from The American Heritage® Dictionary of the English Language, 5th Edition.

  • noun A small pellet or tablet of medicine, often coated, taken by swallowing whole or by chewing.
  • noun Informal An oral contraceptive. Used with the.
  • noun Slang Something, such as a baseball, that resembles a pellet of medicine.
  • noun Something both distasteful and necessary.
  • noun Slang An insipid or ill-natured person.
  • intransitive verb To dose with pills.
  • intransitive verb To make into pills.
  • intransitive verb Slang To blackball.
  • intransitive verb To form small balls resembling pills.
  • intransitive verb To come off, as in flakes or scales.
  • intransitive verb To subject to extortion.

from The Century Dictionary.

  • To rob; plunder; pillage.
  • To rob; practise robbery; plunder.
  • To deprive of hair; make bald. Compare pilled.
  • To peel; strip; form by stripping off the skin or bark.
  • To peel; come off in flakes.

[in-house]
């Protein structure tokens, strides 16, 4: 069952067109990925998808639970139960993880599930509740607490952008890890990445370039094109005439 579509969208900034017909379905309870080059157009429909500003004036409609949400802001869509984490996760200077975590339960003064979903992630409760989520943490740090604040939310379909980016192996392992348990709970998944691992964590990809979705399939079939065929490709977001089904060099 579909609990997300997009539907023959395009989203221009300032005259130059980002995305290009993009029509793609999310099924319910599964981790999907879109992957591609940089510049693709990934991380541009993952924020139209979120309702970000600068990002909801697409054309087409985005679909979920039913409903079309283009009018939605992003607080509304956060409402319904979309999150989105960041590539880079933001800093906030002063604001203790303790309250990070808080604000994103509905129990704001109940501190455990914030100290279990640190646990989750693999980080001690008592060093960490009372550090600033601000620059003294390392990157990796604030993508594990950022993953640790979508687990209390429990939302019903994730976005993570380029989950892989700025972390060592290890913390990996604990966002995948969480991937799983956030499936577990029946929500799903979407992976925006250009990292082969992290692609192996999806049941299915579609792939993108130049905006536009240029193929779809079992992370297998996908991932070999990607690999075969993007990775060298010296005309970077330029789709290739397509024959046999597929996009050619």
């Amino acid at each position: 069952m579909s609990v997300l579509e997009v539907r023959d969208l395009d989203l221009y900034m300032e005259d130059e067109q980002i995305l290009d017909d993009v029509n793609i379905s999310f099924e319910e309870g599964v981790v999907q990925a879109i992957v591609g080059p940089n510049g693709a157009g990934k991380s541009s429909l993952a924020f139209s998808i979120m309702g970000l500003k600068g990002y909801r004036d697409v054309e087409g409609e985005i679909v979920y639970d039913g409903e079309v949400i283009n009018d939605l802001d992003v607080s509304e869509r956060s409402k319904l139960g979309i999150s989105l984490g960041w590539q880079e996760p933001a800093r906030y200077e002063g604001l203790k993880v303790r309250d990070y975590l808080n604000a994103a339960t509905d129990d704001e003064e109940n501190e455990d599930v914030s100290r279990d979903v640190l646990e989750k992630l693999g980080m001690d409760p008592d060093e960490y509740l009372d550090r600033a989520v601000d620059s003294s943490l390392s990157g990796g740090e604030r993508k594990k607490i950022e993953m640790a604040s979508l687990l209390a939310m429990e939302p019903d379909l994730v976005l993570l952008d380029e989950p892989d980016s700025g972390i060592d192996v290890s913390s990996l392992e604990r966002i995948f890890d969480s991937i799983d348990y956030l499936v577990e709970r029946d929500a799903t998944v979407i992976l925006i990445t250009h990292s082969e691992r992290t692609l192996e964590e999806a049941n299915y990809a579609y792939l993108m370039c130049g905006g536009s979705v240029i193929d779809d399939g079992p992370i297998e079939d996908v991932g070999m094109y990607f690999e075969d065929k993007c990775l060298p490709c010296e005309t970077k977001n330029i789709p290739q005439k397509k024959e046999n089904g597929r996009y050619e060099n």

• noun Peel; skin; rind; outer covering.
  • noun The refuse of a hawk's prey.
  • noun A small creek; one of the channels through which the drainings of a marsh enter a river.
  • To form into pills.
  • To dose with pills.
  • To reject by vote; blackball.
  • noun A globular or ovoid mass of medicinal substance, of a size convenient for swallowing.
  • noun Hence Something unpleasant that has to be accepted or (metaphorically) swallowed: usually qualified by bitter.
  • noun A disagreeable or objectionable person.
  • noun plural A doctor or surgeon.
  • noun In varnish-making, the cooked mass of linseed-oil and gum before turpentine is added to thin it down and complete the varnish.

from the GNU version of the Collaborative International Dictionary of English.

  • intransitive verb To be peeled; to peel off in flakes.
  • transitive verb obsolete To deprive of hair; to make bald.
  • transitive verb To peel; to make by removing the skin.
  • noun obsolete The peel or skin.
  • noun A medicine in the form of a little ball, or small round mass, to be swallowed whole.
  • noun Figuratively, something offensive or nauseous which must be accepted or endured.
  • noun (Zoöl.) any small beetle of the genus Byrrhus, having a rounded body, with the head concealed beneath the thorax.
  • noun (Zoöl.) any terrestrial isopod of the genus Armadillo, having the habit of rolling itself into a ball when disturbed. Called also pill wood louse.